The team at BFI is already seeing patterns in the research. Out of the first 400 randomly-selected studies available in the GENERA beta test, half of them are funded entirely by government agencies and independent nonprofit organizations. Before the project began, rough estimates placed them at just a third of the research. And the government-funded research is worldwide in scope – concentrated in Europe and Asia, followed by North America and Australia. These findings should turn the heads of people who thought it was skewed to private, U.S.-based laboratories.

“Not all of our results are surprising,” said Dr. Bodnar. “Systematic reviews have concluded that genetically engineered crops are safe to eat, and when you look at the results collected in GENERA, it agrees with that conclusion.”

The Atlas is a work-in-progress, and BFI needs help to complete the project. Anyone can volunteer to help the project – you do not have to be a scientist to make a valuable contribution. Tax-deductible donations will help fund the maintenance and development of the Atlas. Even just trying out the resource and answering a brief survey will be a big help to the project.

Visit the GENERA website at genera.biofortified.org or follow @GENERA_news on twitter for updates about this exciting project.

Media Contact:

Karl Haro von Mogel, Ph.D.

Chair, co-Director, Biology Fortified, Inc.

karl@biofortified.org

(608) 284-8842

Images (created by the Genetic Literacy Project):

Map of government-funded GMO studies around the world (jpg | PDF with links)

GENERA Map

The scientific literature on the safety of GMOs for consumption (jpg | PDF with links)

GENERA Safety

Do GMO crops “foster monocultures?”

Corn+Harvest+USB

Corn harvest, from United Soybean Board

Do GMO crops “foster monoculture?” This is a frequent criticism of modern agriculture. I have three problems with it:

  1. “Monoculture” isn’t the right term to use to describe the relevant issues – its really about a limited crop rotation
  2. History and economics are the drivers behind this phenomenon, not crop biotechnology
  3. The solutions – to the extent that they are needed – are not what most critics seem to imagine

The Corn Belt of the Midwestern US, is a multi-million acre farming region almost entirely dominated by just two crops – corn and soybeans.  This phenomenon is often termed “monoculture,”  but monoculture is merely the practical approach of growing a single crop in a given field.  The opposite of monoculture is “polyculture” and it is entirely impractical for even minimally mechanized farming.

The Corn Belt is more accurately described as an example of a “limited crop rotation.” The typical pattern is an alternation between corn and soybeans in each field.  There are also some fields where the growers plant continuous corn or continuous soybeans. There are many reasons that a more “diverse crop rotation” could be a good idea.  Mixing up crop types over time can help build soil quality because of different rooting patterns or residue characteristics. Some plant pests can be more easily managed if their life cycles are disrupted by cropping changes.  All of this is well known, but for a variety of reasons that I’ll discuss below, the less diverse rotation persists.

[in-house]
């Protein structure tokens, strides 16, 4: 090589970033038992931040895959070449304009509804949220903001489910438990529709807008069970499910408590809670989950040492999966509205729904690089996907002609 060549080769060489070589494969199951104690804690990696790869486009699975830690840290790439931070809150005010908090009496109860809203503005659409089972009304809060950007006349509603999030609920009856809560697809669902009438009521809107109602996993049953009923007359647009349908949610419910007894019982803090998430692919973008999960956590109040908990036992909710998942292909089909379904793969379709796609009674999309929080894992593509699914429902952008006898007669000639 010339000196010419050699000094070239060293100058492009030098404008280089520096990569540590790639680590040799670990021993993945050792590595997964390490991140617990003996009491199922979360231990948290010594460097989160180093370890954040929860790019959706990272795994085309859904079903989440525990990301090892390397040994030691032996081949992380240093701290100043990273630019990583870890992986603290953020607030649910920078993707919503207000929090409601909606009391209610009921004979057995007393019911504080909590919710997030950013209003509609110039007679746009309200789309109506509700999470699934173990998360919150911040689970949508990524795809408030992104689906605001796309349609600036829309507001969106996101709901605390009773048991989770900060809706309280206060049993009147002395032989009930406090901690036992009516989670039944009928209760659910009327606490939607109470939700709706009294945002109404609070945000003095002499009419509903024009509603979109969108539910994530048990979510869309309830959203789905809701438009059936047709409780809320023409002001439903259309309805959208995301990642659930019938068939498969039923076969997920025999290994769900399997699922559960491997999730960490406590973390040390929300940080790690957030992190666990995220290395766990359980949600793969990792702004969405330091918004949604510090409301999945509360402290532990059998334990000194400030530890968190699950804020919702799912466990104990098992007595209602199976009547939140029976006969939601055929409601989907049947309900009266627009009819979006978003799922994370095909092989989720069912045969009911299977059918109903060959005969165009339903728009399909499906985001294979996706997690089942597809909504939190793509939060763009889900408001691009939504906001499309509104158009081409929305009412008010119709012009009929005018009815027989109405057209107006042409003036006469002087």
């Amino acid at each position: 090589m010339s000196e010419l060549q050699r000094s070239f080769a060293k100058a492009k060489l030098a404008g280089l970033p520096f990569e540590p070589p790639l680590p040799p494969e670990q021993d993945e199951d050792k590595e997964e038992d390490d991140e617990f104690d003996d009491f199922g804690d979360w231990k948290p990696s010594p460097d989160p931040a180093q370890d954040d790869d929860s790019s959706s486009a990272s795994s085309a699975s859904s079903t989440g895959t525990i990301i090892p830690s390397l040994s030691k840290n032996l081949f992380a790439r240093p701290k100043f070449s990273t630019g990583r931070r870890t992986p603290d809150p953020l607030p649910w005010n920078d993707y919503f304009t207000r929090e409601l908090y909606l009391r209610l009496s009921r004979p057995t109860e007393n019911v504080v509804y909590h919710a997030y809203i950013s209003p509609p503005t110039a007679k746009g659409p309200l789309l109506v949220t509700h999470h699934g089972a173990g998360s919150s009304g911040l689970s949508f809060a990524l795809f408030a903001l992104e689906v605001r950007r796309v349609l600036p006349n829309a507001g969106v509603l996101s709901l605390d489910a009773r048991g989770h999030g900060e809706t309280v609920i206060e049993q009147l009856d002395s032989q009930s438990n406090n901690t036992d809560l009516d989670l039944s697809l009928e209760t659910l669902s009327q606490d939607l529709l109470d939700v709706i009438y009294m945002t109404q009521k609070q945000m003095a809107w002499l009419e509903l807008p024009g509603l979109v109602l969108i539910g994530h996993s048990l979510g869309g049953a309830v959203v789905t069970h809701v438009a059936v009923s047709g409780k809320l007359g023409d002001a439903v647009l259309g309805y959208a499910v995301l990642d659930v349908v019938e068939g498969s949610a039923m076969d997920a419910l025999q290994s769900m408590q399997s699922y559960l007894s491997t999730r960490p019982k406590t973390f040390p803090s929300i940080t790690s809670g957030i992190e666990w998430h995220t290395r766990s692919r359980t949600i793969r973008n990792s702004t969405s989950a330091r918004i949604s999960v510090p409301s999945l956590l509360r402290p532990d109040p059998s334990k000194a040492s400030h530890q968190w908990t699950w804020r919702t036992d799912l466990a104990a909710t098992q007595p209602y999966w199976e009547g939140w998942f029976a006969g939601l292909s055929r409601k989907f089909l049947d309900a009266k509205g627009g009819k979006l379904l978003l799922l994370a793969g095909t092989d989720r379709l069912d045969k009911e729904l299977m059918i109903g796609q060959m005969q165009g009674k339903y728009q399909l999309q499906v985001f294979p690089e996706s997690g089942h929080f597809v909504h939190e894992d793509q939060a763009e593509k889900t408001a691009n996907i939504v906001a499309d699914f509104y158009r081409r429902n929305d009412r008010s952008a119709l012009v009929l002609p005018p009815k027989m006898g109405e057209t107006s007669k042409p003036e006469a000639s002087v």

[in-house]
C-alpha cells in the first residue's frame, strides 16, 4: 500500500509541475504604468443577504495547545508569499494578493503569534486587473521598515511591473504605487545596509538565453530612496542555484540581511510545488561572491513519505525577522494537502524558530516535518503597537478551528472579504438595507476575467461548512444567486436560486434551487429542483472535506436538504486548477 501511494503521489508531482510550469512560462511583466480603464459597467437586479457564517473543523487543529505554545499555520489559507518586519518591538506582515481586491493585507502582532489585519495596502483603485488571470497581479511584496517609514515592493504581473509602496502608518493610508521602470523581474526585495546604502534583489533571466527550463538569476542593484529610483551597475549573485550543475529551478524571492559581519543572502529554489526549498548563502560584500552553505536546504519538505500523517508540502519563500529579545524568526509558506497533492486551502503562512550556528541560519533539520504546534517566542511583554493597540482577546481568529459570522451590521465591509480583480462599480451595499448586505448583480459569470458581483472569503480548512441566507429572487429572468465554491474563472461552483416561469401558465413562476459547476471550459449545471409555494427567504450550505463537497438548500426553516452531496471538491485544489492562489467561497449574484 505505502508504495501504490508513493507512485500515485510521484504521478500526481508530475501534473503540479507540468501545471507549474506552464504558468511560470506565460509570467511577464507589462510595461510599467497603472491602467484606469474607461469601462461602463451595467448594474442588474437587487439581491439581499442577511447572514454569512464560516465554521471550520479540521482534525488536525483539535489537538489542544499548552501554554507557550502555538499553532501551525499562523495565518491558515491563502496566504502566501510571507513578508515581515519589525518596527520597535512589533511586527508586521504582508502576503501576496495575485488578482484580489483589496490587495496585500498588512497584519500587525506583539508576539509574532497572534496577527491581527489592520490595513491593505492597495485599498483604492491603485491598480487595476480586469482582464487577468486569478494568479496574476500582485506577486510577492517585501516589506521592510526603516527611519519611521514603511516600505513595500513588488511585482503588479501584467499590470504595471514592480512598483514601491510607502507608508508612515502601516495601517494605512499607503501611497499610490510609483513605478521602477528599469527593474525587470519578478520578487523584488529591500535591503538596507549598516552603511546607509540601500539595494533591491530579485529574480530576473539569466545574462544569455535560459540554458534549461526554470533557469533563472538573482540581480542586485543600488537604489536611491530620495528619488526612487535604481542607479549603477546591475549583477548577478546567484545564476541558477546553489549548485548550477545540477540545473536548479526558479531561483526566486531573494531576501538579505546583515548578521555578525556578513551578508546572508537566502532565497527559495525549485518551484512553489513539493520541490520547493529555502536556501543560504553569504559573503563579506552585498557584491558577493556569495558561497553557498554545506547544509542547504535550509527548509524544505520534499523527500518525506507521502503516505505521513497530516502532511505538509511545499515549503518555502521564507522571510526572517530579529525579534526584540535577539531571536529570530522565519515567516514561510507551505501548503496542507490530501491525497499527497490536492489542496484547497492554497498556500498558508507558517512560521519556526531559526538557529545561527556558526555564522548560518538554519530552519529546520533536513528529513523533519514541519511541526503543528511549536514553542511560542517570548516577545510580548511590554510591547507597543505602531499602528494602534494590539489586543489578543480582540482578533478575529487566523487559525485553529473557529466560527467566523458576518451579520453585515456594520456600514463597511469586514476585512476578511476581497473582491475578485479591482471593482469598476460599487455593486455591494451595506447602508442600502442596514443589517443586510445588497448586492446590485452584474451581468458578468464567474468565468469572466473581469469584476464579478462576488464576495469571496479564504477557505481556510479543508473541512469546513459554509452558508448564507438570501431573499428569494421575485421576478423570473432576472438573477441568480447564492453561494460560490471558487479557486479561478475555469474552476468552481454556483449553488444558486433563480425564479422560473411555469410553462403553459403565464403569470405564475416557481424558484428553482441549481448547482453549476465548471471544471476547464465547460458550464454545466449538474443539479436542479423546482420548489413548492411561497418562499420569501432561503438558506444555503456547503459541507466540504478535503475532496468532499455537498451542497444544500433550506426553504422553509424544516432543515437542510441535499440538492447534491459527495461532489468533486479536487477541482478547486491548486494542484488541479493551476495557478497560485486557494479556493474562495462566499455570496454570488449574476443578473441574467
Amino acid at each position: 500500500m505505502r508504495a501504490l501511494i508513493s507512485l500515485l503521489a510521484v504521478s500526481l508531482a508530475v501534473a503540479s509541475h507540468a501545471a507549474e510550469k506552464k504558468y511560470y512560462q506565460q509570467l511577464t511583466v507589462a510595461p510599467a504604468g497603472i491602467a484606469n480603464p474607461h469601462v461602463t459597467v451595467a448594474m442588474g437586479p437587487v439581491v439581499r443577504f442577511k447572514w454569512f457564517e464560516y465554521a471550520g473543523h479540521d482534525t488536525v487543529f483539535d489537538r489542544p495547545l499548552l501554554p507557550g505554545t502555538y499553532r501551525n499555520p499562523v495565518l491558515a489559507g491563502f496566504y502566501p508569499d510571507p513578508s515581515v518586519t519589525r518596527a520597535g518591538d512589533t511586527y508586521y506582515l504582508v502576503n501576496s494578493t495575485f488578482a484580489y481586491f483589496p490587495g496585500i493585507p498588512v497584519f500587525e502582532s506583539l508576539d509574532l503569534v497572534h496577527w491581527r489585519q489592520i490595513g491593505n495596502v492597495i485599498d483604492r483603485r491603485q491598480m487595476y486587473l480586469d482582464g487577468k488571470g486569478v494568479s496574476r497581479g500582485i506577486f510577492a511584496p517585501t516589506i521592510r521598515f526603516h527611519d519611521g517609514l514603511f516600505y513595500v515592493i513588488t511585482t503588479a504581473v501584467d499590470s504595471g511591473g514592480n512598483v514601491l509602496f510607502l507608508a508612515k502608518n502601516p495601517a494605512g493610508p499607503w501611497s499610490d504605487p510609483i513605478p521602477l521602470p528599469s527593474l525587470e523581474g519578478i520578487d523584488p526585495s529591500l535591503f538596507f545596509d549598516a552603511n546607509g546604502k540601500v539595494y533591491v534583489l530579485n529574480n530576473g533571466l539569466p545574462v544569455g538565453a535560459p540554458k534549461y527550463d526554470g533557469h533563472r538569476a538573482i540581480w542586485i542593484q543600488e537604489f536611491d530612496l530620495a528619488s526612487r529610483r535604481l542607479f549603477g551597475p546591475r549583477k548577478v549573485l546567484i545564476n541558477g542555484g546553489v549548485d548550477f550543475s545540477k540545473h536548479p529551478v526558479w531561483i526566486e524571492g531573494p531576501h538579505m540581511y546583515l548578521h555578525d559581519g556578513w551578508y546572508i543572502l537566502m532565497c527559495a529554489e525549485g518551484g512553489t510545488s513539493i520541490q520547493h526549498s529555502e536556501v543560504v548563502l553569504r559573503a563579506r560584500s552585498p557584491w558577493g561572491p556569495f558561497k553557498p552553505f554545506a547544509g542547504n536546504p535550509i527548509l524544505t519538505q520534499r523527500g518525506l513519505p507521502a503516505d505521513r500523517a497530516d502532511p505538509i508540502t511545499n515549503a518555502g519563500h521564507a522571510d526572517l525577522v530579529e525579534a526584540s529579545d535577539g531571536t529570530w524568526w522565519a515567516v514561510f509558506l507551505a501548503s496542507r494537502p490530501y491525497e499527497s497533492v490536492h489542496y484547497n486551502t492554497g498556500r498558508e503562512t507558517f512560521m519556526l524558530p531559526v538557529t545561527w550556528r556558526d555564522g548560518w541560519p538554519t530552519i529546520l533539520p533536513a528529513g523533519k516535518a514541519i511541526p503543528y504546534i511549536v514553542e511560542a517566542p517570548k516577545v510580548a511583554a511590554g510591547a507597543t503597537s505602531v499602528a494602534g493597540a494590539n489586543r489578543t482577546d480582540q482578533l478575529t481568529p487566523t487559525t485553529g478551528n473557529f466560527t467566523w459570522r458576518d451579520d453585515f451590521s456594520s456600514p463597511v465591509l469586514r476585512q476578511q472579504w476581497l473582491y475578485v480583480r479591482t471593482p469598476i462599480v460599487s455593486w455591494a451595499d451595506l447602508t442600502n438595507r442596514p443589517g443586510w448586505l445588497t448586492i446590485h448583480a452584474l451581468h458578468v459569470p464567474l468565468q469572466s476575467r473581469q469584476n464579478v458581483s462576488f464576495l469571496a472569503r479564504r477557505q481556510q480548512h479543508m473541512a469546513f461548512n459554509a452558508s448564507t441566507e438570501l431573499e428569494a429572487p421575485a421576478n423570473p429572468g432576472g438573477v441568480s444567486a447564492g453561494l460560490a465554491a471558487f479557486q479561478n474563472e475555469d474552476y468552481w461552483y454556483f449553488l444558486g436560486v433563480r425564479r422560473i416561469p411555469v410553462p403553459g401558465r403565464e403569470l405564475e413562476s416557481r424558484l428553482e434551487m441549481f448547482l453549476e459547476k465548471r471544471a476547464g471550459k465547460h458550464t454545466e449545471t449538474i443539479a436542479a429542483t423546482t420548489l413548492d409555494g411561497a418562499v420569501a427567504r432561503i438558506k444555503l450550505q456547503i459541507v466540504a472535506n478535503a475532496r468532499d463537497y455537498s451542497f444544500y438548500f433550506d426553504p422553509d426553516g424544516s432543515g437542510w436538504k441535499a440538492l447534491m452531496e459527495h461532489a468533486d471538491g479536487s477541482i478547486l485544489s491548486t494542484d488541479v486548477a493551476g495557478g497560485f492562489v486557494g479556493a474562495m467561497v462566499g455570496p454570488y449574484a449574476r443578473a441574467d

Corn and soybeans happen to be crops which involve widespread use of biotech crop options, but there are many other farming areas with a narrow crop rotation where “GMO” options have never been available. There are areas in Northern Europe where “continuous wheat” is the norm and many premium wine regions where essentially only grapes are grown. If farmers somewhere are not using a diverse crop rotation – there is a rational explanation involving history, economics, and risk management. Continue reading.

Consumer Reports publishes unscientific analysis

Grandpa Folta liked Consumer Reports, the magazine that would help him find maximum value in his oil filters and bacon bits. They have been recognized for a long time as an objective source of critical side-by-side analysis of consumer goods, and I’ve made decisions based on their recommendations. The magazine is still popular, and is well known for its independent evaluation of consumer goods, helping the consumer make better buying decisions.

My friend Chris alerted me to a little Consumer Credulity. The latest version shows that even an source claiming objective and technically sound analysis, is not immune from the bias of bad information.  A recent article on Milk Alternatives: Should You Sip or Skip provides a short evaluation of the various consumer milk substitutes, stuff like coconut milk, soy milk, almond milk and other dairy alternatives. Continue reading.

Help Erika Bueno Fund Her Graduate Project!

Image of Apocephalus borealis, coutesy of Core et. al 2012

Image of Apocephalus borealis, coutesy of Core et. al 2012

Finding funding for some research projects is incredibly difficult, especially for newer researchers. For phenomena which have only been recently described, finding funding is even more difficult than finding funding for more established research areas. Because of this, there are a lot of labs which rely on citizen science projects or volunteer work to gather data. You have a chance to help a really cool and interesting project that can help us understand a new problem that honeybees are facing – through crowdfunding. Continue reading.